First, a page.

Scary Movie

Gross-out comedies are now as much a tradition of the summer movie season as
the special-effects blockbusters — and sometimes the two are hard to tell
one from another. Scary Movie, which shot to the top of the list of box
office grosses (if you’ll pardon the expression) in the week after it opened,
purports to be more than just another gross-fest in the style of the Farrelly
brothers by sending up some of the familiar conventions of recent teen
movies — especially the Scream and I Know What You Did Last
series. It doesn’t seem to have mattered to the Wayans brothers, and
in particular Keenen Ivory Wayans, the director, that Scream etc. were
already send-ups of generic teen slasher movies, even as they belonged to the
same genre themselves. After all, it’s the gross bits that they were interested

Well, what can the critic say but that they succeed in being quite
astonishingly gross — though only intermittently funny? The fact that the
film managed to get an R rating is absurd, though hardly surprising given the
vagaries of the system. I wondered if there is a new double-standard by which
the R can be awarded in spite of the presence of an erect penis so long as the
female nipple-count is zero (though there is one joke involving the use of a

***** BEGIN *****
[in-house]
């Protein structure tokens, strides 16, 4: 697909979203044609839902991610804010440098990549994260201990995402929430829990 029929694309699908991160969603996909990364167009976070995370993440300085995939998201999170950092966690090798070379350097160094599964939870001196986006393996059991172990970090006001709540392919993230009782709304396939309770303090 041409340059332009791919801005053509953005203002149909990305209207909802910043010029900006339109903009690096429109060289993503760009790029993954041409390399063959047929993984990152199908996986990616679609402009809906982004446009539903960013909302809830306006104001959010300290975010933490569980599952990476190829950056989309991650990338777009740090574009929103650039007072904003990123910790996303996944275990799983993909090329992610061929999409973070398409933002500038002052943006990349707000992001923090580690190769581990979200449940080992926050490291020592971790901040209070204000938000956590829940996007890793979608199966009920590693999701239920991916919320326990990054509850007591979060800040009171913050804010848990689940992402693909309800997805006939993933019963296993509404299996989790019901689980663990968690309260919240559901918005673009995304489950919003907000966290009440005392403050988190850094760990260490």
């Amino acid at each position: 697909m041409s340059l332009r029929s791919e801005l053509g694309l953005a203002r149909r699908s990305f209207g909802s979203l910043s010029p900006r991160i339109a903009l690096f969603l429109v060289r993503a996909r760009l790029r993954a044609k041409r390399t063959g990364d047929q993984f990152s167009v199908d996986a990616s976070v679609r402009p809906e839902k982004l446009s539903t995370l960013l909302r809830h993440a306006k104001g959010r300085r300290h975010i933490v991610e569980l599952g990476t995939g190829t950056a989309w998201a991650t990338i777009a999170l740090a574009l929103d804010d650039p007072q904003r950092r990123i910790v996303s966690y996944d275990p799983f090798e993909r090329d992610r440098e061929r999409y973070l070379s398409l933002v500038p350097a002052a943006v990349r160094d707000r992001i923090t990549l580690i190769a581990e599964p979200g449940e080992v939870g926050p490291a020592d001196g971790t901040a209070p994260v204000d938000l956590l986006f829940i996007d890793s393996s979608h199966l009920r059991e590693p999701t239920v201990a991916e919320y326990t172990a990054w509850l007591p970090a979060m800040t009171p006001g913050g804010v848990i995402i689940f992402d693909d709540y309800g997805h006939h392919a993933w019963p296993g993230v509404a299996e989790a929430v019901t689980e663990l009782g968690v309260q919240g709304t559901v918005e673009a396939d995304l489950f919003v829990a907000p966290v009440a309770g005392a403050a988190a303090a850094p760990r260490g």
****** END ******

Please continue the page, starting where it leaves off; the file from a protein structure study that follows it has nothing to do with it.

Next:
chainsaw to trim female public hair). It’s hard to stay mad even at such details
as these, however, as they are not self-important or self-consciously “arty” but
just a part of the general purpose of grossness, which clearly obliges the
filmmakers to do whatever they can get away with.

For that is obviously the purpose of this kind of film. Things that are not
all that funny in themselves, or in some cases not funny at all, elicit nervous
laughter when we see them in public, in mixed company, and magnified to several
times life-size on the silver screen. This is an unexpected place in which to
see things that are normally kept private, and the humor obviously depends on
the unexpectedness. And, of course, on the fact that we know it will offend some
people. But if we are neither of the party that seeks to offend, nor of the
party disposed to take offense, we are likely to feel, as in fact I felt during
this film, that we do not belong there. We are mere spectators of the passionate
conversation of two other people on a subject that is not nearly so interesting
to us.

What is interesting is the satirical element, but like so many other pictures
these days, this one suffers from its exclusively cinematic frame of reference.
The hooded figure in the Munch “Scream” mask is well and truly ridiculed and
made fun of, but he is, after all, only a character in a movie, corresponding to
nothing in the real world (if we thought he did, of course, he wouldn’t be
funny). Even the movie-makers who first thought up this ridiculous killer are
not to be thought of as guilty of artistic sins in need of the Wayanses censure
and comic correction. Like all the other movie references in this
movie — which include The Sixth Sense, The Blair Witch
, The Matrix and others — it is just a peg for hanging the
gross bits on. If you’re into shocking, or being shocked, then this is the movie
for you. Otherwise, not.

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